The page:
Genevieve Vieira
2 minute read
25 Oct 2013
6:00 am

Khumba: be proud

Genevieve Vieira

Khumba might more appropriately be named The Lion King With Zebras. When little Khumba (Austin) is born with only half his stripes, he is rejected by the superstitious herd who blame him for the sudden drought affecting the Great Karoo.

The outcast zebra leaves the confines of the land, venturing into new territory in search of greener pastures. He is rescued by a quirky duo: a wildebeest, Mama V (Lorette Devine), and an ostrich, Bradley (Richard E. Grant) who fill the Timon and Pumba roles after being attacked by a wild dog.

The three begin their journey together across the Karoo in search of a magical waterhole, which according to a mystical mantis (Adrian Rhodes) – think of The Lion King’s Rafiki – will afford Khumba his stripes, once crossed. They meet a host of weird and wonderful animals along the way, including a migrating herd of springbok (Rob van Vuuren, Nik Rabinowitz, Matthew Dylan Roberts) with exaggerated Afrikaans accents and strong South African humour.

Familiarities aside, this 3D South African animation, made by Triggerfish Animation Studios, is altogether well-produced and enjoyable. The characters are well-established, clever and cunning. With its engaging plot, Khumba takes viewers on an adventure, suitable for both young and old.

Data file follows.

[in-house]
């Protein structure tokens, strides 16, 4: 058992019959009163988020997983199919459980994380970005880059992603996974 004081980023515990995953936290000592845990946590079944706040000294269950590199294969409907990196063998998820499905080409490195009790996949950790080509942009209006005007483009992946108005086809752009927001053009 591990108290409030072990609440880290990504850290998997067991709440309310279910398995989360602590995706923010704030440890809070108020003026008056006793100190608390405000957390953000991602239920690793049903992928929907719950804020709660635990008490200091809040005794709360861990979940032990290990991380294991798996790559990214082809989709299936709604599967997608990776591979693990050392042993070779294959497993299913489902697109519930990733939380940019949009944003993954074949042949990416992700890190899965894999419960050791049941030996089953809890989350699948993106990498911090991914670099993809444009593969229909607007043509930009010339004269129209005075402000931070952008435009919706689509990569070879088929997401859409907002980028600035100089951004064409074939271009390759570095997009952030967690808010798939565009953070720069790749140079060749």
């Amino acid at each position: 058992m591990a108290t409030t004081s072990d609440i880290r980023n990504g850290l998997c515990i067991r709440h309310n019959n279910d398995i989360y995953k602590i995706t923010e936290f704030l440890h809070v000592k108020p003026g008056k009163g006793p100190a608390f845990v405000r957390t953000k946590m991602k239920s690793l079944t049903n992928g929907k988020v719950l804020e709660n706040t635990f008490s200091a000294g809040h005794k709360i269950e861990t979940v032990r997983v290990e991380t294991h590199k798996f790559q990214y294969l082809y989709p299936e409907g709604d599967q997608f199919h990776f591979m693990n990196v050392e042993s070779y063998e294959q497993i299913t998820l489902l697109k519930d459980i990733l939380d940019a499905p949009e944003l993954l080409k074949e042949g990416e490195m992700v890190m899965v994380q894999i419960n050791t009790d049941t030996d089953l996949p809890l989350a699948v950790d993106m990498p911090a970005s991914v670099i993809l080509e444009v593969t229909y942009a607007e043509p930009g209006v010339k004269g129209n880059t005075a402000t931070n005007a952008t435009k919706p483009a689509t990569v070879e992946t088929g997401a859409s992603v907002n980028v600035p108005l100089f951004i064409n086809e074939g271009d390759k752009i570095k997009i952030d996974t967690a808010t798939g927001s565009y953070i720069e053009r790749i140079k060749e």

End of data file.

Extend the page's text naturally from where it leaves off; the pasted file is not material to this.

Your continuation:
With a wide range of voices, including Hollywood greats, Liam Neeson as Phango the Leopard, Steve Buscemi as Skalk the wild dog and Catherine Tate as Nora the Merino sheep, the film offers an all-inclusive global celebration of ethnicity. This plays well with the central theme of being proud of your individuality and teaches the beauty of differences among people, or in this case, animals. Khumba realises that diversity is essential for survival and that difference can, in fact, be strengths.

Khumba was selected at the Toronto International Film Festival and sold to three powerhouse distributors, an outstanding achievement for its South African filmmakers. In another first for the local industry, the film will also be released in Afrikaans, lending itself to wider range of audiences.

Triggerfish, who also created the film Zambezia, have raised their standard and there is no doubt that they will break away from the established conventions of more renowned players such as Pixar to establish their own distinctive voice in the future.